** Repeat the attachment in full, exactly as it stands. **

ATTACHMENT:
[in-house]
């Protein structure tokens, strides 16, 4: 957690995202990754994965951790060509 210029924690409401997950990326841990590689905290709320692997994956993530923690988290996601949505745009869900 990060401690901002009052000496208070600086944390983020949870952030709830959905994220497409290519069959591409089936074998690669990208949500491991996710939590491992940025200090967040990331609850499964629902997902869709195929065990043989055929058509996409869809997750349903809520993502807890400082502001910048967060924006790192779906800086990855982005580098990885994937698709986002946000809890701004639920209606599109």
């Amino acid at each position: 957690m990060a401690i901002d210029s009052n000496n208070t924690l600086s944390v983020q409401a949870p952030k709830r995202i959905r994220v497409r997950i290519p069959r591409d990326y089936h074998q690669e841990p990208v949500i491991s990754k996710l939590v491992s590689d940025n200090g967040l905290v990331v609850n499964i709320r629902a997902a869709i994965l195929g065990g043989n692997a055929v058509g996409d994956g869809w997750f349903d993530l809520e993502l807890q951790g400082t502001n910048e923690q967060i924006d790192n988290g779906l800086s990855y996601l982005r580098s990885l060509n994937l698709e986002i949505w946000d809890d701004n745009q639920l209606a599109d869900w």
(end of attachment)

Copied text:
[in-house]
């Protein structure tokens, strides 16, 4: 957690995202990754994965951790060509 210029924690409401997950990326841990590689905290709320692997994956993530923690988290996601949505745009869900 990060401690901002009052000496208070600086944390983020949870952030709830959905994220497409290519069959591409089936074998690669990208949500491991996710939590491992940025200090967040990331609850499964629902997902869709195929065990043989055929058509996409869809997750349903809520993502807890400082502001910048967060924006790192779906800086990855982005580098990885994937698709986002946000809890701004639920209606599109």
């Amino acid at each position: 957690m990060a401690i901002d210029s009052n000496n208070t924690l600086s944390v983020q409401a949870p952030k709830r995202i959905r994220v497409r997950i290519p069959r591409d990326y089936h074998q690669e841990p990208v949500i491991s990754k996710l939590v491992s590689d940025n200090g967040l905290v990331v609850n499964i709320r629902a997902a869709i994965l195929g065990g043989n692997a055929v058509g996409d994956g869809w997750f349903d993530l809520e993502l807890q951790g400082t502001n910048e923690q967060i924006d790192n988290g779906l800086s990855y996601l982005r580098s990885l060509n994937l698709e986002i949505w946000d809890d701004n745009q639920l209606a599109d869900w």